Microphlebectomy Vein Removal Los Angeles
The phlebectomy hook, similar in shape to a crochet hook, is the most important instrument for microphlebectomy; also called ambulatory microphlebectomy, or simply phlebectomy. During microphlebectomy, the targeted vein is gripped with a hook and then hooked and pulled out through a tiny incision right above the vein. Galen of Pergamon (129-199 AD), a Greek surgeon and philosopher, is believed to be the first to use a hook to remove varicose veins through several incisions. But it was only in the mid-1950′s that a Swiss dermatologist named Robert Muller experimented with this technique and presented it during the annual meeting of the French Phlebology Society in 1966. Microphlebectomy was first introduced in the United States during the 1980′s. Since then many vein doctors have acquired the technique and are practicing it whenever convenient because over the years, microphlebectomy has proven to be a simple, elegant, and safe vein treatment modality.
During the past couple of decades, microphlebectomy has been successfully used to treat varicose veins of all sizes at almost all parts of the body with the exception of saphenofemoral or saphenopopliteal junctions. Accordingly, microphlebectomy is usually performed for removing the very superficial veins that remain after treating saphenous vein reflux with surgery, or endovenous thermal ablation techniques, such as EVLT or Venefit. Microphlebectomy is also the treatment of choice for the veins that appear on the dorsal aspect of the foot and around the ankles because venous surgery and Sclerotherapy are only suitable for special cases in that region.
Despite the fact that microphlebectomy is a very time consuming procedure, it is widely used in many countries because capital investment is the least with this technique, results are lasting, and the cosmetic outcome is excellent, especially for the very superficial varicose veins. As with other vein treatment techniques, ambulatory microphlebectomy is most effective when the sources of reflux are identified and eliminated before removing any superficial vein.
The Microphlebectomy Procedure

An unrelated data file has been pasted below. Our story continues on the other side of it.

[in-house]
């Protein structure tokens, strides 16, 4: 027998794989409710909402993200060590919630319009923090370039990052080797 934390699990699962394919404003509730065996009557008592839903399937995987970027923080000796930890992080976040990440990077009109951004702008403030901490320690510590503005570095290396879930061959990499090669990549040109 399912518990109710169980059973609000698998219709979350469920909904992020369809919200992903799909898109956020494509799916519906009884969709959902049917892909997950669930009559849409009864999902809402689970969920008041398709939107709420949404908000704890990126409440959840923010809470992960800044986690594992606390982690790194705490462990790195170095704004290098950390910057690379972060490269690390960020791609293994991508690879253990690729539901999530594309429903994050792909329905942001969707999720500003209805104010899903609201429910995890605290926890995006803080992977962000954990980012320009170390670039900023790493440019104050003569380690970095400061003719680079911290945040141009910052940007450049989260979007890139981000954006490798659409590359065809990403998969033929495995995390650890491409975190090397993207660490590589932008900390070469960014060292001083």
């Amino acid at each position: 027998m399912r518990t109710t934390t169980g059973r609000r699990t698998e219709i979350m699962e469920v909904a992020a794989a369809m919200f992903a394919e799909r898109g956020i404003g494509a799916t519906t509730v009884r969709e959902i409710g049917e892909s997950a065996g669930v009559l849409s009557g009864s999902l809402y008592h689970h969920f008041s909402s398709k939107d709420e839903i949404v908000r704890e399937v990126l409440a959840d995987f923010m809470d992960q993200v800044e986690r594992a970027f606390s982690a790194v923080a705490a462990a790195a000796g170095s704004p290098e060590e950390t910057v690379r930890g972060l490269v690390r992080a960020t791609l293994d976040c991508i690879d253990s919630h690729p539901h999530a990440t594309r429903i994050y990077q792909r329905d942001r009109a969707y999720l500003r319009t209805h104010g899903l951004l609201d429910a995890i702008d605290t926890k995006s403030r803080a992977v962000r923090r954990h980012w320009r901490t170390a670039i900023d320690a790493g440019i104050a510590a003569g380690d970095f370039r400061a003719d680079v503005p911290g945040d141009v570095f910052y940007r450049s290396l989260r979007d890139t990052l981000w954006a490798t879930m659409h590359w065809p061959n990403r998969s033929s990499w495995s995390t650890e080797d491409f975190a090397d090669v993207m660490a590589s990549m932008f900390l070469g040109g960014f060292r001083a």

Microphlebectomy is performed under local anesthesia in an out-patient office setting. Prior to starting the procedure, the patient is inspected in standing position and the targeted varicose vein is traced on the skin with an indelible pen. After the patient lies down, local anesthesia is injected into the skin all along the varicose vein, the area is disinfected, and the hook is inserted into the very tiny puncture made just above the vein with a 1 mm dermal punch or even a needle depending on the size of the vein to be removed. During vein extraction, the varicose veins is hooked, and gently pulled out with the aid of a clamp until the vein breaks. The incision is then covered with a mildly absorbing dressing and a new incision is made 2 to 4 inches away from the previous one. Stitches are not needed. Finally, the treated leg is bandaged and compression stocking is placed over the bandage. When the procedure is over, the patient is asked to walk around in the office before leaving, wear compression stockings for at least five days and avoid direct sun exposure of the legs for a couple of weeks to minimize scarring. The Patient will be able to resume regular activities immediately after the procedure. The cosmetic outcome of the procedure is excellent.
Complications of Microphlebectomy
The incidence of complications following microphlebectomy is low. Scars at the incision sites would hardly be noticeable after a few months, except when the vein removed has required relatively large incision and the patient has exposed the area to the sun in the first couple of weeks following the procedure. Wound necrosis, unsightly scars, and infection do not occur, but occurrence of hematomas is common. Rare complications of microphlebectomy include the appearance of spider veins near the sites of incisions, pigmentation, blister formation, and temporary or permanent nerve damage.